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New Zealand's Legislation Regarding Software Patents Shows That the US is the Boss

World Map patents
The software patents "red threat"



Summary: New Zealand is the latest island to be colonised by the USPTO (headed by an IBM veteran), using lobbyists for multinationals who impose their will upon a vastly-outnumbered local population

WHO is responsible for the latest travesty in New Zealand? Let's begin this from the top. People in New Zealand are not just outnumbered by sheep; they are also outweighed by drones from the United States based on the latest news. Here we have a video which was recently uploaded to YouTube. It hopefully sheds light on the situation which we covered many times this year.



4.3M





The bad news from New Zealand was probably first covered by IDG, which cited NZICT -- a lobbying group whose agenda and funding we exposed in previous posts [1, 2, 3, 4]. The "NZ" in "NZICT" easily gives the illusion that it's actually about New Zealand, as opposed to multinationals (mostly from the United States).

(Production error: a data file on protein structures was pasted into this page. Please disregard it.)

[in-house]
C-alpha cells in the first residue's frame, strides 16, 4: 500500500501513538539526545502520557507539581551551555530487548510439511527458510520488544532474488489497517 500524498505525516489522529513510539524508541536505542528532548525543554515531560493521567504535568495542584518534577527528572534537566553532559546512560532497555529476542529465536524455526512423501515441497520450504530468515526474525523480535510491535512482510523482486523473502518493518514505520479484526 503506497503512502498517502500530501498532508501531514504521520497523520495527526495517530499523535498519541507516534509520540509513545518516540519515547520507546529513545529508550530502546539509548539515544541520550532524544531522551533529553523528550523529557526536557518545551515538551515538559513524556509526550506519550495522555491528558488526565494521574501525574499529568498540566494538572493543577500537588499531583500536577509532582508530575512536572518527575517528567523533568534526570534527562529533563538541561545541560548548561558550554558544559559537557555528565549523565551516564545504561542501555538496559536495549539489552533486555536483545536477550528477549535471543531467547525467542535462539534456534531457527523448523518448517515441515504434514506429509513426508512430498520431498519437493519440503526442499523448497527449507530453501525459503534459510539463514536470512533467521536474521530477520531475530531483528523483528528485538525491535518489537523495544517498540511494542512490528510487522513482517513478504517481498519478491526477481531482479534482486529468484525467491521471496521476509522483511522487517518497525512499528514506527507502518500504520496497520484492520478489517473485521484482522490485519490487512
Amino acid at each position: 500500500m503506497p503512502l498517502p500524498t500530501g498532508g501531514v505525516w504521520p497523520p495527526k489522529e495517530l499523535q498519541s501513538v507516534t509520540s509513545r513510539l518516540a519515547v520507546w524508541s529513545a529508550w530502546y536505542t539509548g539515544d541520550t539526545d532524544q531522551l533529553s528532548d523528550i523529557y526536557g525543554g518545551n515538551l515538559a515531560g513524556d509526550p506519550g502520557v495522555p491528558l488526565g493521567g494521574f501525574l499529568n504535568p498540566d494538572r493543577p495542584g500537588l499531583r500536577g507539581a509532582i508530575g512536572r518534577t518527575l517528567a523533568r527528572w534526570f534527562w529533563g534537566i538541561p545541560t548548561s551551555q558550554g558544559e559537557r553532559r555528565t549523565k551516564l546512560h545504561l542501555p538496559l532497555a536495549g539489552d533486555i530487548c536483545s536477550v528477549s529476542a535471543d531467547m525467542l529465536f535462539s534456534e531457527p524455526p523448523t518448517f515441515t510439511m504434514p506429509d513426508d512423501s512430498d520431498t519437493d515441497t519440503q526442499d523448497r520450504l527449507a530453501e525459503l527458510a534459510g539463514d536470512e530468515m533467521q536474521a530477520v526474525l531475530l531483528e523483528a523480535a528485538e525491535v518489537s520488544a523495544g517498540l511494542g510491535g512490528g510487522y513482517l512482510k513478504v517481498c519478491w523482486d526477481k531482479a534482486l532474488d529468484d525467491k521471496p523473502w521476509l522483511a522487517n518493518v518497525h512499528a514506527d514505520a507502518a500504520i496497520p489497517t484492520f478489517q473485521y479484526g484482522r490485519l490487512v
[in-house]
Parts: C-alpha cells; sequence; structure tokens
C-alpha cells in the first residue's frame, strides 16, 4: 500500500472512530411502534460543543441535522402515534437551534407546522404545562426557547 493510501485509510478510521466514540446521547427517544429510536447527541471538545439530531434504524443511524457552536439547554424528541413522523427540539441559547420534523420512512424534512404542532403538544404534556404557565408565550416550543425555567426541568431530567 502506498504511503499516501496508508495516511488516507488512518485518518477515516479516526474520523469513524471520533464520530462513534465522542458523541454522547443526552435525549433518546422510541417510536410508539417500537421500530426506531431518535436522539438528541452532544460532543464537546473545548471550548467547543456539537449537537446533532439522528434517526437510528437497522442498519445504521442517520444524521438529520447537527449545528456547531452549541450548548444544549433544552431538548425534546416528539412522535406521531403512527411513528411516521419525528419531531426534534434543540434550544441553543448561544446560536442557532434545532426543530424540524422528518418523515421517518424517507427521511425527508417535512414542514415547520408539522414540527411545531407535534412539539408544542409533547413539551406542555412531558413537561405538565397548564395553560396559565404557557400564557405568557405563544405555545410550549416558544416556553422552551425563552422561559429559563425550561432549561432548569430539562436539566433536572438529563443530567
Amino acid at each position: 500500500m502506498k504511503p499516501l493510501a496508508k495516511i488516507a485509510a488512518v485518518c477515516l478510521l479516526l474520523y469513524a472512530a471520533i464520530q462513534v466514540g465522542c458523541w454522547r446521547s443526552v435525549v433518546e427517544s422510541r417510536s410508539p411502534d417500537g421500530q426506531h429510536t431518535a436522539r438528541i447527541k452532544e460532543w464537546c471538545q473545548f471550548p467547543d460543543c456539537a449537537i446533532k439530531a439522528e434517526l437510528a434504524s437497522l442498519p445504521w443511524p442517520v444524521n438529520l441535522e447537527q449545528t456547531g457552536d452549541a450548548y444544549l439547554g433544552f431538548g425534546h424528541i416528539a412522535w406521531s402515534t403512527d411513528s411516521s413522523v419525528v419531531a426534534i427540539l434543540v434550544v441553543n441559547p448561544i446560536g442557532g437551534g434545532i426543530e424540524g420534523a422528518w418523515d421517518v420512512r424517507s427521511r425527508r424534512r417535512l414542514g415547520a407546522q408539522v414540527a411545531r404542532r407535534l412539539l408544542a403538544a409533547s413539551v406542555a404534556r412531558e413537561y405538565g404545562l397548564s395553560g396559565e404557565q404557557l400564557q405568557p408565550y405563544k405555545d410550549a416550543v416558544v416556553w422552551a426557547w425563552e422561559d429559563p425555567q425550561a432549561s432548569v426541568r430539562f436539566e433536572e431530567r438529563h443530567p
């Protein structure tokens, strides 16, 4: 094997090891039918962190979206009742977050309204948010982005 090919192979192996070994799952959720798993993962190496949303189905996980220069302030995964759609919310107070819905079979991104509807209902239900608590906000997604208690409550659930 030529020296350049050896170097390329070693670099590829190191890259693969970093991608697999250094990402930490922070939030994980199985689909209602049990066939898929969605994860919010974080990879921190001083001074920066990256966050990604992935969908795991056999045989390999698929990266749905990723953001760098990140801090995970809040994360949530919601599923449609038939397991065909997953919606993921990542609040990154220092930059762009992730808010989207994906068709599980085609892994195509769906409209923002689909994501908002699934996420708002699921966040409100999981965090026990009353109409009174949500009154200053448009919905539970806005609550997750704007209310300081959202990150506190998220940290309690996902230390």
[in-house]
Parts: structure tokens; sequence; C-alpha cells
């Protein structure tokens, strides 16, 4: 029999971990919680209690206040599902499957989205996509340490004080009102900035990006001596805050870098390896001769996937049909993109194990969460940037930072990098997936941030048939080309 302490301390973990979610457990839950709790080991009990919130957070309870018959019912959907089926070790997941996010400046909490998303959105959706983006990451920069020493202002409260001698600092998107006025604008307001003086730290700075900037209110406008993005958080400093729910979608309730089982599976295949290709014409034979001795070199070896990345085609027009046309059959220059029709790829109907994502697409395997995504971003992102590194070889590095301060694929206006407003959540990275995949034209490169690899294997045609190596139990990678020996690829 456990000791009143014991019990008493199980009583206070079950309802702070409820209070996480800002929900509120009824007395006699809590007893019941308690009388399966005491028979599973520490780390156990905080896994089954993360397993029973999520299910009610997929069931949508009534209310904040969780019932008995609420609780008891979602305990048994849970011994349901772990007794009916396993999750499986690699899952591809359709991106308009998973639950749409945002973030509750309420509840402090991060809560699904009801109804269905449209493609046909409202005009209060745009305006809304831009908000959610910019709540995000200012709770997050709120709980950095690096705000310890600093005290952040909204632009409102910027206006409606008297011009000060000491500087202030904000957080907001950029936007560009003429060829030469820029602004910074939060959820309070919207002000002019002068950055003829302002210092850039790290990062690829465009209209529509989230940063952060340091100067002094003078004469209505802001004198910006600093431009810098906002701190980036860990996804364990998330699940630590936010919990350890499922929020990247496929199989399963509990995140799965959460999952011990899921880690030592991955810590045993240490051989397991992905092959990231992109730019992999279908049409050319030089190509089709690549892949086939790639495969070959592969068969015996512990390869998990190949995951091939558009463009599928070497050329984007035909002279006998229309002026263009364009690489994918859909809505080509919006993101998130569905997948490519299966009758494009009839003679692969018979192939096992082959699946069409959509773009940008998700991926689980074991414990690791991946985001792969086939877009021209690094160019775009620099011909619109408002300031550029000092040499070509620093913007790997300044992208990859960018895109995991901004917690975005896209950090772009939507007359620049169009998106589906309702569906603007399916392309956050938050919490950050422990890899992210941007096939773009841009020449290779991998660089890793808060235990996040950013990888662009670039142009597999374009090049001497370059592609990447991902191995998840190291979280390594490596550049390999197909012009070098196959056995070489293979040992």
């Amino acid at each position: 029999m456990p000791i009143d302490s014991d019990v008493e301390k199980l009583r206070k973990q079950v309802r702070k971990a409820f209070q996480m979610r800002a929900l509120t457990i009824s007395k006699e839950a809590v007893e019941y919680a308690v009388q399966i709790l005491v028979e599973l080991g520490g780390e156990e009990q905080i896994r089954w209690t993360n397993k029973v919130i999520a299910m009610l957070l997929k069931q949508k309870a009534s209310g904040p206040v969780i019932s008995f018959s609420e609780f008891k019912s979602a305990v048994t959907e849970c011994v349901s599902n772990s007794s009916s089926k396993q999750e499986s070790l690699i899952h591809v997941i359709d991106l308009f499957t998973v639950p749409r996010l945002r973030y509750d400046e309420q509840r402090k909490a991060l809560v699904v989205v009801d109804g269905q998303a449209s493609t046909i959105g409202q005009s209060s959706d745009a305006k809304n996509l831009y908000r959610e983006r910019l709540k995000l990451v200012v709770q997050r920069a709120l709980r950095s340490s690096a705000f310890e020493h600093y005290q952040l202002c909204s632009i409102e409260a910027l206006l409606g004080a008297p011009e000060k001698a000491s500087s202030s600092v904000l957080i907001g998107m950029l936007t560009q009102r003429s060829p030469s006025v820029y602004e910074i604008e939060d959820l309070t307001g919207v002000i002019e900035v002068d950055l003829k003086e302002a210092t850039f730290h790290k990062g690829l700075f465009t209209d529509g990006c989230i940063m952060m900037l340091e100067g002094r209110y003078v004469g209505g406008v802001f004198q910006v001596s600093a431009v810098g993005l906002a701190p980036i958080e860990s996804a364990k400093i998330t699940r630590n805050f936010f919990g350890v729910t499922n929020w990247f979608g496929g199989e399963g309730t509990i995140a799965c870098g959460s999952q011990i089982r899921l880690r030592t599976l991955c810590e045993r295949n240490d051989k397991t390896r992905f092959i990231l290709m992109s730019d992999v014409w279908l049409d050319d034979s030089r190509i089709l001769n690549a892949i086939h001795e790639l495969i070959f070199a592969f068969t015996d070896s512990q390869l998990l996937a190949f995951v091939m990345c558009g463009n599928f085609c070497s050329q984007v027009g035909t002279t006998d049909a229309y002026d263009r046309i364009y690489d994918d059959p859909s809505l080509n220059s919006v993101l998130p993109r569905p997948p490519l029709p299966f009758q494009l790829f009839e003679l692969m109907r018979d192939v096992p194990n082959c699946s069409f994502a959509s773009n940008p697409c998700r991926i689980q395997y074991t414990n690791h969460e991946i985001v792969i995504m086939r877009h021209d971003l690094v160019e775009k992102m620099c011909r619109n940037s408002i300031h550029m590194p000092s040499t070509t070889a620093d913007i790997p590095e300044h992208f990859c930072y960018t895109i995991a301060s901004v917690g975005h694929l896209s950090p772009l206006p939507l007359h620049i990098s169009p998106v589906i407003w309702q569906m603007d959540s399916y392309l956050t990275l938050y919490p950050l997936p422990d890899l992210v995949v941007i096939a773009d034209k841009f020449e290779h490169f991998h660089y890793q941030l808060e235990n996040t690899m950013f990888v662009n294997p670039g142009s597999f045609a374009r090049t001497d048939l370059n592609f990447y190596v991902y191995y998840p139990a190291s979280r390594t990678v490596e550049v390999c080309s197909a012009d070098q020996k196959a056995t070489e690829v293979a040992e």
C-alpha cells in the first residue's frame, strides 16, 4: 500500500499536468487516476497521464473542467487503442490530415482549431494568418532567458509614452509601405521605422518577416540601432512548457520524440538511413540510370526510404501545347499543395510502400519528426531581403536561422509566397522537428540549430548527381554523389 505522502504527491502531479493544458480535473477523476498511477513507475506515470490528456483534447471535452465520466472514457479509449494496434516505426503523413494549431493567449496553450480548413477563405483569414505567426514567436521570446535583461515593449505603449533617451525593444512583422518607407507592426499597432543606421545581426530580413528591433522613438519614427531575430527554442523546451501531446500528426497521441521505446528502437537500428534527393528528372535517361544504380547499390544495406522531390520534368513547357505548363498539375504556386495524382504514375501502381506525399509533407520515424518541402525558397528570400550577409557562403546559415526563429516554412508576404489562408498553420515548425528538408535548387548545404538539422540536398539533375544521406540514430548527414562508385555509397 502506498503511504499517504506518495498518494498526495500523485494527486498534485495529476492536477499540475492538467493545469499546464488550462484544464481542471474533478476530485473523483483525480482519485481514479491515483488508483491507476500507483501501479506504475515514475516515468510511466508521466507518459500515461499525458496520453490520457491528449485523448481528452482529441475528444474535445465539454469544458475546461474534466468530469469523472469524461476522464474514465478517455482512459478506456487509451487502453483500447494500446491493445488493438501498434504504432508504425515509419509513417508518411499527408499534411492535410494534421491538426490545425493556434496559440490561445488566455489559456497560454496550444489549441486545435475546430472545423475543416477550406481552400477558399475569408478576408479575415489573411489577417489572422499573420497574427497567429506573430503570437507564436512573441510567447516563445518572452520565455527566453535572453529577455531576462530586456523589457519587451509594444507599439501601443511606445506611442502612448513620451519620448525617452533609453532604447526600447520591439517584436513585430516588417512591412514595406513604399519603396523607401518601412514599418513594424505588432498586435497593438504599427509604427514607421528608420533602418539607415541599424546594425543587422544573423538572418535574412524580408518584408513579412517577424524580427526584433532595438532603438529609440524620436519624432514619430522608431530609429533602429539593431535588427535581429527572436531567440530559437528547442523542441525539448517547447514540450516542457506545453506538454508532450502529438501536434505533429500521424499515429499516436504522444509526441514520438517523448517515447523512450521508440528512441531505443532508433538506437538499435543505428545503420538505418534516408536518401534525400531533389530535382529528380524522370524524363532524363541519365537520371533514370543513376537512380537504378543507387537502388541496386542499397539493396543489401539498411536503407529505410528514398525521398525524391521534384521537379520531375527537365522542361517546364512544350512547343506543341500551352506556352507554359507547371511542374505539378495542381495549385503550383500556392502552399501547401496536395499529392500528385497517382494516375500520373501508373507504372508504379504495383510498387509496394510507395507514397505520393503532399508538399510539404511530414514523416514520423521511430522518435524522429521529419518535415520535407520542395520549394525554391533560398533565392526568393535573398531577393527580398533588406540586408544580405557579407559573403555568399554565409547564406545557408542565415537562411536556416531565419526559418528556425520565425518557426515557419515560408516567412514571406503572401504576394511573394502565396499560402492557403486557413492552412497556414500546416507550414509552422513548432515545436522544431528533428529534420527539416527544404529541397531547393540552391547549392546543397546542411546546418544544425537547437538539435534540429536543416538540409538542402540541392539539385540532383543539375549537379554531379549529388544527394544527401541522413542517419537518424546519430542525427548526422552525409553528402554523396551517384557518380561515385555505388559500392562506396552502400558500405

Software patents, apparently on the way to being ruled out for New Zealand after a Select Committee decision on the Patents Bill, might not be completely excluded after all.

The committee earlier this year inserted a clause in the second-reading copy of the Bill [Section 15(3A)] reading simply “a computer program is not a patentable invention.”

On June 9 there was a meeting between Ministry of Economic Development (MED) officials and a delegation of local and international software companies led by Brett O’Riley of industry lobby NZICT Group.


Glyn Moody described this as "scandalous backroom dealing (note presence of Microsoft and IBM)" and NZICT must be just one of the culprits he referred to. Law firms in New Zealand said "yes" to software patents, whereas software developers (not just Free software developers) said "no", as usual. It's a battle between monopolies (and their lawyers) and actual developers everywhere we look, even in Europe.

Regarding this latest development, the president of the FFII wrote: "New Zealand to copy EPO, and pass a law that does not exclude software patents, for decoration only"

“Many would welcome a comment on IBM's role in advocating for software patents in New Zealand.”